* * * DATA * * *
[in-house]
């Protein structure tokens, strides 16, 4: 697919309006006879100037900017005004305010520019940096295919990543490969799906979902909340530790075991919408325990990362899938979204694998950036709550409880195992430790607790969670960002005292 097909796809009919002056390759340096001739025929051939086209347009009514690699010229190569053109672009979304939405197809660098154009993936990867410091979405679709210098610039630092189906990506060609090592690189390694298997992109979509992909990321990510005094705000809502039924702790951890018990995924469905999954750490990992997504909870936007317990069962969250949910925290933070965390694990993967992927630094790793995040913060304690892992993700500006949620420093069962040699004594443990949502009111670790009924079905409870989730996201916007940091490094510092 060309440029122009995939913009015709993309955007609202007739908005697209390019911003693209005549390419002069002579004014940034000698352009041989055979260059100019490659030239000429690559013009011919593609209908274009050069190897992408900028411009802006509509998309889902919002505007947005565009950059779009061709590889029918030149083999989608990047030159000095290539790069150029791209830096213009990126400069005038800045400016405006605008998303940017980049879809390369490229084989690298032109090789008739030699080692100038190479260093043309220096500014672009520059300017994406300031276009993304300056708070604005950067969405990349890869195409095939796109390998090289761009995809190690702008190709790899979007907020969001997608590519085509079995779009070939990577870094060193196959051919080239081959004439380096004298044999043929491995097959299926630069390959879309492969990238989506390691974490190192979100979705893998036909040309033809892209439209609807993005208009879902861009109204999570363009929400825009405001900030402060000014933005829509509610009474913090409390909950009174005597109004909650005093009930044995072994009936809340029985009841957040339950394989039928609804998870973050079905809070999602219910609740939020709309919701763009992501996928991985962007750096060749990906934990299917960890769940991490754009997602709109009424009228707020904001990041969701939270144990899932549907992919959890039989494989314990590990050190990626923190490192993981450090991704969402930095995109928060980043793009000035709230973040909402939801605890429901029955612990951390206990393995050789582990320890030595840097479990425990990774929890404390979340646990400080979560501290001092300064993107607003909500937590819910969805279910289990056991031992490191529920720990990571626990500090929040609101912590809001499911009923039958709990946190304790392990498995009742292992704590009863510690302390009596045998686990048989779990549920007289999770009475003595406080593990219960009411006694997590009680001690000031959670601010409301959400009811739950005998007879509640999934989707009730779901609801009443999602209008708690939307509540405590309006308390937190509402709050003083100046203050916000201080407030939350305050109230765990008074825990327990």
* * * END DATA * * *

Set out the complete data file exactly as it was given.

[in-house]
């Protein structure tokens, strides 16, 4: 697919309006006879100037900017005004305010520019940096295919990543490969799906979902909340530790075991919408325990990362899938979204694998950036709550409880195992430790607790969670960002005292 097909796809009919002056390759340096001739025929051939086209347009009514690699010229190569053109672009979304939405197809660098154009993936990867410091979405679709210098610039630092189906990506060609090592690189390694298997992109979509992909990321990510005094705000809502039924702790951890018990995924469905999954750490990992997504909870936007317990069962969250949910925290933070965390694990993967992927630094790793995040913060304690892992993700500006949620420093069962040699004594443990949502009111670790009924079905409870989730996201916007940091490094510092 060309440029122009995939913009015709993309955007609202007739908005697209390019911003693209005549390419002069002579004014940034000698352009041989055979260059100019490659030239000429690559013009011919593609209908274009050069190897992408900028411009802006509509998309889902919002505007947005565009950059779009061709590889029918030149083999989608990047030159000095290539790069150029791209830096213009990126400069005038800045400016405006605008998303940017980049879809390369490229084989690298032109090789008739030699080692100038190479260093043309220096500014672009520059300017994406300031276009993304300056708070604005950067969405990349890869195409095939796109390998090289761009995809190690702008190709790899979007907020969001997608590519085509079995779009070939990577870094060193196959051919080239081959004439380096004298044999043929491995097959299926630069390959879309492969990238989506390691974490190192979100979705893998036909040309033809892209439209609807993005208009879902861009109204999570363009929400825009405001900030402060000014933005829509509610009474913090409390909950009174005597109004909650005093009930044995072994009936809340029985009841957040339950394989039928609804998870973050079905809070999602219910609740939020709309919701763009992501996928991985962007750096060749990906934990299917960890769940991490754009997602709109009424009228707020904001990041969701939270144990899932549907992919959890039989494989314990590990050190990626923190490192993981450090991704969402930095995109928060980043793009000035709230973040909402939801605890429901029955612990951390206990393995050789582990320890030595840097479990425990990774929890404390979340646990400080979560501290001092300064993107607003909500937590819910969805279910289990056991031992490191529920720990990571626990500090929040609101912590809001499911009923039958709990946190304790392990498995009742292992704590009863510690302390009596045998686990048989779990549920007289999770009475003595406080593990219960009411006694997590009680001690000031959670601010409301959400009811739950005998007879509640999934989707009730779901609801009443999602209008708690939307509540405590309006308390937190509402709050003083100046203050916000201080407030939350305050109230765990008074825990327990």